1. Not related to the Challenge but interesting. Today I learned about Lampreys and lamprey pie. Curious that Queen Elizabeth had one in her Coronation and one in her last Jubilee. More curious for me was that lampreys for this last pie came from the United States and not from UK as tradition because apparently there are no more lampreys available.

      Any of you have tasted lampreys or the pie?

    2. no Lpie for me, thanks -

      taste like chicken... I mean squid...

    3. Queen Cersei and Lord Tyrion dined on lamprey pie as they discussed plans for the Battle of the Blackwater.

    4. way too eel-ly/early for this… now if it was a light lavender macaron with jelly…
      the feast
      Hank 1
      carnes murenarum
      fresh water jelly?

    5. I remembered Dr. Russell article about unintended consequences and the invasion of species with asian carp, mussels and rabbits.

      Searched [flying asian carp vs lampreys invasion]

      From 2003: Canada and the United States spend about $15-million a year to control the sea lamprey. And they ate the trouts killing the industry. Lampreys eat a lot

  8. I did a lot of brainstorming while baking, all for nought.

    I asked [Is there an app to recognize languages?] and was pointed to the Google Translate mobile app (which I have never used before). Using my camera, I got

    A. Khmer: “Learn English Introduction”
    B. Hebrew: “Significant discount for Soldiers in Uniform”
    C. ?: “Up to Date Style”
    D. Arabic:”Deep excavations”

    For some reason, I could not discern the languages in C and D, but would guess that D is a form of Arabic. Translating “Deep excavations” into Arabic gave a result that looked like the one in the challenge. I will work on C. Then on to pedestrian signs and rest rooms.

    Happy Fibonacci Day everyone.

  9. Identifying the languages was easy (even discounting that the file names gave it away - I wish they'd been named something different). Using the images for all except C quickly gave the likely languages. Then using my phone and google translate I thought I could translate the 4 terms. However I always back translate and for example, putting "Learn English. Introduction" into Google translate gave me slightly different characters for the word Introduction (assuming it's the 2nd one for sign A).

    Sign B wouldn't apply to me as I'm not a soldier in uniform but I guess I could negotiate to get that significant discount.

    Sign C was quickly identified - but sadly putting my up-to-date style back into Google translate also gave something different. I did try and type this one with the keyboard but either the language was wrong (and so the filename was too) or the keyboard characters were slightly different. Maybe I "am-harry-ing" it too much!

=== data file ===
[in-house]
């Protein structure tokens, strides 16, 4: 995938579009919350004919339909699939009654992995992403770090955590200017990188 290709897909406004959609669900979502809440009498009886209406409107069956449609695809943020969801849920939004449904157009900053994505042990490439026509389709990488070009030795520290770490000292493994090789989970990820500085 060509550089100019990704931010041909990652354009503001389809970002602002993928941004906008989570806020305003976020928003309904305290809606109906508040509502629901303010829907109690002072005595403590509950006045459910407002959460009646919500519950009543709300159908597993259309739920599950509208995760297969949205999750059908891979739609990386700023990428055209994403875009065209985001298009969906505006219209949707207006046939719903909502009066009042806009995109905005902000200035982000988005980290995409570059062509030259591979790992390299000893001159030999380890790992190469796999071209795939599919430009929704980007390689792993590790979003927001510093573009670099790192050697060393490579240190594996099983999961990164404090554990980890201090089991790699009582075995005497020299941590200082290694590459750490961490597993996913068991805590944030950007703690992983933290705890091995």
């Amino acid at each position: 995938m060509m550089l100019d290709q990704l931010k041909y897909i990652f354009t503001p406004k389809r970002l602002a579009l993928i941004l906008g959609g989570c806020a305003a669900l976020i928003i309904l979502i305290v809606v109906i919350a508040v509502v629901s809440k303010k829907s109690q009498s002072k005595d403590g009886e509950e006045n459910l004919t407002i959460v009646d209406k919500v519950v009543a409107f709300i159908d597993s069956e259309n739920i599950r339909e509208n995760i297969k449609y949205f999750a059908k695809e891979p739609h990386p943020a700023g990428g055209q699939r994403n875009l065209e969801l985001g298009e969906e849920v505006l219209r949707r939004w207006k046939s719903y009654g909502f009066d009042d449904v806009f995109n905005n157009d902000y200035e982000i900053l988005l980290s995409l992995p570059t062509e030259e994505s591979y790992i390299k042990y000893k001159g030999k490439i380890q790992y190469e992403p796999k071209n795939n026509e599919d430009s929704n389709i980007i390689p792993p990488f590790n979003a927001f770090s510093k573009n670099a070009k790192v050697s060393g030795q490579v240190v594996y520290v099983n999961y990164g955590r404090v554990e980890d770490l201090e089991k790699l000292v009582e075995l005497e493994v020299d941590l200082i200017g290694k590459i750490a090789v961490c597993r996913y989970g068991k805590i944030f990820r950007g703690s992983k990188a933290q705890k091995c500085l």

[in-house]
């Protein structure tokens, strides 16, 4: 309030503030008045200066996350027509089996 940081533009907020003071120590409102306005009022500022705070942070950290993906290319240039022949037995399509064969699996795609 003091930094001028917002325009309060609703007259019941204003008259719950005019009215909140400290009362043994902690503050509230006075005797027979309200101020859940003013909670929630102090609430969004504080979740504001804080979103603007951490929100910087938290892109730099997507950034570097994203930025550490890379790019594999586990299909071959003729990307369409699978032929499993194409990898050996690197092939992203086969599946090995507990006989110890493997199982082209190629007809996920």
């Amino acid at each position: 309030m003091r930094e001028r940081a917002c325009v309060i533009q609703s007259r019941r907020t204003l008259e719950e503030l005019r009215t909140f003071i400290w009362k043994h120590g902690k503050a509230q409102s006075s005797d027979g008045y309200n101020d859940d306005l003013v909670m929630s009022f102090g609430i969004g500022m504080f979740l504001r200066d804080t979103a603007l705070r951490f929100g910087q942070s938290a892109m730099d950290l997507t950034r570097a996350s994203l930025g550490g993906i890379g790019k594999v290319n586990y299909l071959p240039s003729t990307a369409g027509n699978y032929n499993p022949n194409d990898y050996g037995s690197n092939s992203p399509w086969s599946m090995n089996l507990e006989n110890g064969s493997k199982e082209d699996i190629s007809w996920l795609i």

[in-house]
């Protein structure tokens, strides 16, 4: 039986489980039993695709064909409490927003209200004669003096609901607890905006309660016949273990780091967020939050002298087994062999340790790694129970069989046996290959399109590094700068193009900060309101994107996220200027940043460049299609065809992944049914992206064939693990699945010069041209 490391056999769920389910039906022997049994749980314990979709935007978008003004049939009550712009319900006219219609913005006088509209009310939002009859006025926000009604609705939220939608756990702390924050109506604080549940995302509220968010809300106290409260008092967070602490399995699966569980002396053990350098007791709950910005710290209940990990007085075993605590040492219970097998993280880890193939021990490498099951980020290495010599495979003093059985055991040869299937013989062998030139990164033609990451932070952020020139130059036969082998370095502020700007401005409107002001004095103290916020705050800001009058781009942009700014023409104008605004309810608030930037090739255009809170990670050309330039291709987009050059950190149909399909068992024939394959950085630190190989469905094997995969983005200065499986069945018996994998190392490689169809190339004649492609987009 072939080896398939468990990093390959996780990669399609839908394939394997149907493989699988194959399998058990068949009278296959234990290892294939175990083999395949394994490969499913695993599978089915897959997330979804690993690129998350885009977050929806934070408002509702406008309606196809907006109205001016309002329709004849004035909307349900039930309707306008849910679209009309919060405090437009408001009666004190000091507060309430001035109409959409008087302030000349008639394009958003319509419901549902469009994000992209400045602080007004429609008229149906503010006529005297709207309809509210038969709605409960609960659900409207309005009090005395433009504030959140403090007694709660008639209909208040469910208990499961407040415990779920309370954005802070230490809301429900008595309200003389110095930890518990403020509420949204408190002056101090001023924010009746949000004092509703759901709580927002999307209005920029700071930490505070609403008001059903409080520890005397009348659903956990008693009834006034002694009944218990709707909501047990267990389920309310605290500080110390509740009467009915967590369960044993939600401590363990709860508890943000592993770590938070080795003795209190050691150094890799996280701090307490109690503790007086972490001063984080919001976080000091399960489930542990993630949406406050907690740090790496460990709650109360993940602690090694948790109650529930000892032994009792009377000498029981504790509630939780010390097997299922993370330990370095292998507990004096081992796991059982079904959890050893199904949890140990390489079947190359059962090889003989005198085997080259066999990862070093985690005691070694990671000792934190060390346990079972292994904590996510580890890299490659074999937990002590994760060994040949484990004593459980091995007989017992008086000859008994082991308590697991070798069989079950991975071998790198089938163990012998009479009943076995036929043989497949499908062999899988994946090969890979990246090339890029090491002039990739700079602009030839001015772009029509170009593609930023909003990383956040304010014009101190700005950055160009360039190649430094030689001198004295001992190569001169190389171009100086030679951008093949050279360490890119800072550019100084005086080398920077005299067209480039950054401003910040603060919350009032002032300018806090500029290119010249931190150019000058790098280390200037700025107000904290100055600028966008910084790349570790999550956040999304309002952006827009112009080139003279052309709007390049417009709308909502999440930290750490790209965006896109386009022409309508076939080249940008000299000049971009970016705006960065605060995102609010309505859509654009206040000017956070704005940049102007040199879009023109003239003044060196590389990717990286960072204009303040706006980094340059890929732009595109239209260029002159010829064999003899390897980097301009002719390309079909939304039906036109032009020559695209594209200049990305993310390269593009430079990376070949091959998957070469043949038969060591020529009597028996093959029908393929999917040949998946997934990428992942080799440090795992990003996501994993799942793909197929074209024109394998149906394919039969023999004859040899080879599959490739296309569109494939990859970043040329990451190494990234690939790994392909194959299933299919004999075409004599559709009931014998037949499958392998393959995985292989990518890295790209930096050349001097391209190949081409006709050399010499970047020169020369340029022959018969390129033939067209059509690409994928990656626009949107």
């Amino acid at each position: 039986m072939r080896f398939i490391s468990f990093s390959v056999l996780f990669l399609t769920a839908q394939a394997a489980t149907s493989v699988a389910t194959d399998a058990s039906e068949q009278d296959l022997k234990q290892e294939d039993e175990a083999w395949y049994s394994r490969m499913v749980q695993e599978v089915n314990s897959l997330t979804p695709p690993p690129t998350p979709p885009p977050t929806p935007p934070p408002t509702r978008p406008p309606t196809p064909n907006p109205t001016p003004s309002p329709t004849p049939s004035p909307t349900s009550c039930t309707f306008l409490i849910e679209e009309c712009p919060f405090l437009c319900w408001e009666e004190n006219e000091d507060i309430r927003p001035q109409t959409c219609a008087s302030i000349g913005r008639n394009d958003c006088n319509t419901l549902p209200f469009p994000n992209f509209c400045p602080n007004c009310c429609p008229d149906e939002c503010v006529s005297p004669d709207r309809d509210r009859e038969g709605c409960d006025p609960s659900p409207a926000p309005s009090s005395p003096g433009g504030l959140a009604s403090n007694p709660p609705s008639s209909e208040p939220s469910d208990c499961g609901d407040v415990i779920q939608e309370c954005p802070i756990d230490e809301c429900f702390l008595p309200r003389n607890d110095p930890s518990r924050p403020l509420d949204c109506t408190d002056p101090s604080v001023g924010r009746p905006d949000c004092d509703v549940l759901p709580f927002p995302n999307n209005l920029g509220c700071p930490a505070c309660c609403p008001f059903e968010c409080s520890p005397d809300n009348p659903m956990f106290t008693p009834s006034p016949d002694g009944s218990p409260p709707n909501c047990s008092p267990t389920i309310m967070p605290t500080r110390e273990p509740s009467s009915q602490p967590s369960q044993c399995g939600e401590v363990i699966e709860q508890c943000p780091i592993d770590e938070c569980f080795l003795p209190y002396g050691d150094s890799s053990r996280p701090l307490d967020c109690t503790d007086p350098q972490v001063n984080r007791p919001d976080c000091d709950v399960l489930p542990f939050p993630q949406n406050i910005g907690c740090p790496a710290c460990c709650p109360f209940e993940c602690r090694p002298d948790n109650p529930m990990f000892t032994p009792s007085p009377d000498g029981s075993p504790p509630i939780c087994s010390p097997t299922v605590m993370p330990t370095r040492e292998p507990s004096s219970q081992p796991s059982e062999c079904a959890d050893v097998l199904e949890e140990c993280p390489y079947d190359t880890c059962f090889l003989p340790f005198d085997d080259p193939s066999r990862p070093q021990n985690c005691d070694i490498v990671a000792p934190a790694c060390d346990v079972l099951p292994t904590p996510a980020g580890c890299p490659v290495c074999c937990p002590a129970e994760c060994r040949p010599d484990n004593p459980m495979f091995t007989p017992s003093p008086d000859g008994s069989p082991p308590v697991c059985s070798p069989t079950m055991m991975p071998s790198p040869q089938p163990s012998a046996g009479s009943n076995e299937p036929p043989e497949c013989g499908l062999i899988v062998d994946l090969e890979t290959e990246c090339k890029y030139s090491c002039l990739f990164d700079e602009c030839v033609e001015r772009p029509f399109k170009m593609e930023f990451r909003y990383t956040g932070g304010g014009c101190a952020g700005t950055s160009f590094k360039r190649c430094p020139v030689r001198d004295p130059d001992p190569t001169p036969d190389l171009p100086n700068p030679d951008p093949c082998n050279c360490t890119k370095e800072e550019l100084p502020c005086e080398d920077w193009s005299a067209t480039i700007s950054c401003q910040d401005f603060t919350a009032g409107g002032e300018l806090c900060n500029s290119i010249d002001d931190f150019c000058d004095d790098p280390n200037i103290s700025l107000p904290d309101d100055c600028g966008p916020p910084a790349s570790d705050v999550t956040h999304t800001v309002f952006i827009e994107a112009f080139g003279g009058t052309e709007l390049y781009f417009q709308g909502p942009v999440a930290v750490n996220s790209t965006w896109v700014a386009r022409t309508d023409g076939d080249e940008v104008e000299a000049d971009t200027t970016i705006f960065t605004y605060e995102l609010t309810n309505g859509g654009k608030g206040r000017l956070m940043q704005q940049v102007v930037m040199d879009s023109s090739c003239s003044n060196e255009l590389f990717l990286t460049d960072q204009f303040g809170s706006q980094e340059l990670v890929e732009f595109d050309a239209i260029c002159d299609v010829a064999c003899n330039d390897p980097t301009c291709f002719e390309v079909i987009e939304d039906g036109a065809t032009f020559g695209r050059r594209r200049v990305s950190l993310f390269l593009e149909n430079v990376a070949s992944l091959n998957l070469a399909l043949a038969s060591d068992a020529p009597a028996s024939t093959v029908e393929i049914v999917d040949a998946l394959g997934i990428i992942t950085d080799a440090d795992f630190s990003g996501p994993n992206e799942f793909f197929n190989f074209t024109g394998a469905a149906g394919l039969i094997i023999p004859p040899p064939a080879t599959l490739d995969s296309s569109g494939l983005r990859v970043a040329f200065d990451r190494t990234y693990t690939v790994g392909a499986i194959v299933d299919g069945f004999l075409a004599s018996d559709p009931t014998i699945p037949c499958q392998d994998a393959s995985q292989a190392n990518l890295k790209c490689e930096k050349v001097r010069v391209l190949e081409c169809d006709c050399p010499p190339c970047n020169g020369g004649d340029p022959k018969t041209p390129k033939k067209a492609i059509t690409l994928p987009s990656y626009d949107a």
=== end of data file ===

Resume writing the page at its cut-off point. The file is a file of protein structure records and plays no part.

Sign D was easy - no need for any deep excavating to find this one (although there are several languages that use the same or similar scripts - Arabic, Farsi, Urdu, Uigher and several others (listed at This means that for many languages, it's not just identifying the script. It's also identifying the language using that script. In some cases that can be very difficult when there are a lot of similarities. (Farsi looks like Arabic but has a few differences e.g. the dots on the letters - that can give clues sometimes).

    I did like identifying scripts A and C as they were least familiar. There are lots more that are unusual - Georgian for a European language nobody recognises. There's also Burmese and Lao that look similar (also to the first one).

  10. language lingo - does lens do binary?
    "01001000 01100001 01110000 01110000 01111001 00100000 01010100 01101000 01100001 01101110 01101011 01110011 01100111 01101001 01110110 01101001 01101110 01100111 00100000 00010100 00100000 01110011 01101111 01101101 01100101 01110111 01101000 01100101 01110010 01100101 00100000 01101001 01101110 00100000 01110100 01101000 01100101 00100000 01100101 01110100 01101000 01100101 01110010 00100110"

  11. Okay, folks, it looks like everyone except me got this in a snap and I figured it out with the hint of an app, though my first brainstorm was: “Would Google Images work somehow?” This exercise was extremely useful – as soon as I set foot in another country I will be taking photos of every sign I see.

    Question: Will this camera function work in all scenarios, or might we sometimes need to enter the text ourselves, admittedly slow but oddly fun and satisfying? This was in some sense an intellectual exercise though it was rooted in a real situation in which I found myself.

    Out in that real world I suspect we will not have file names to clue us in about languages.

    remmij – Thanks for the Google Translate video. I think it will be useful. A picture of the mathematician Cahit Arf and his famous Arf function appear on the back of the Turkish ten lira note.

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  13. a couple other bits via Kim Komando regarding gLens:
    (fwiw - she indicates this is an android only app, no iPhone...)

    1. I saw a demo of this in 2019; special purpose but useful. Not only can it read text in many languages to its wearer but it has facial and object recognition.

  14. a wooly quandary - it keeps coming back as 'sheepResheep'… not sure of the language…
    another sign to translate…
    ardi resheep jarraitzen du… or something like that
    back to Kafka — Franz might be pleased

  15. Replies
    1. I thought about including Basque as one of the language examples as it's fairly unrecognizable to many people. But I stuck with non-Latin character-based scripts.

    2. Basque is hard to recognise - although Europeans (especially those who have been to North Spain) will have seen it. Finnish is also hard. My favourite though is this one - and even though the translation is on the sign, identifying the language is harder.

    3. Or this one - spoken by over 40m people (and apparently 27th most speakers. ಹುಟ್ಟುಹಬ್ಬದ ಶುಭಾಶಯಗಳು

      And to confuse there's ווינטשן איר אַ זייער גליקלעך ניטל

    4. I got "Peaceful way" in Georgian for the road sign, though neither that nor "Happy journey" seems to match the script.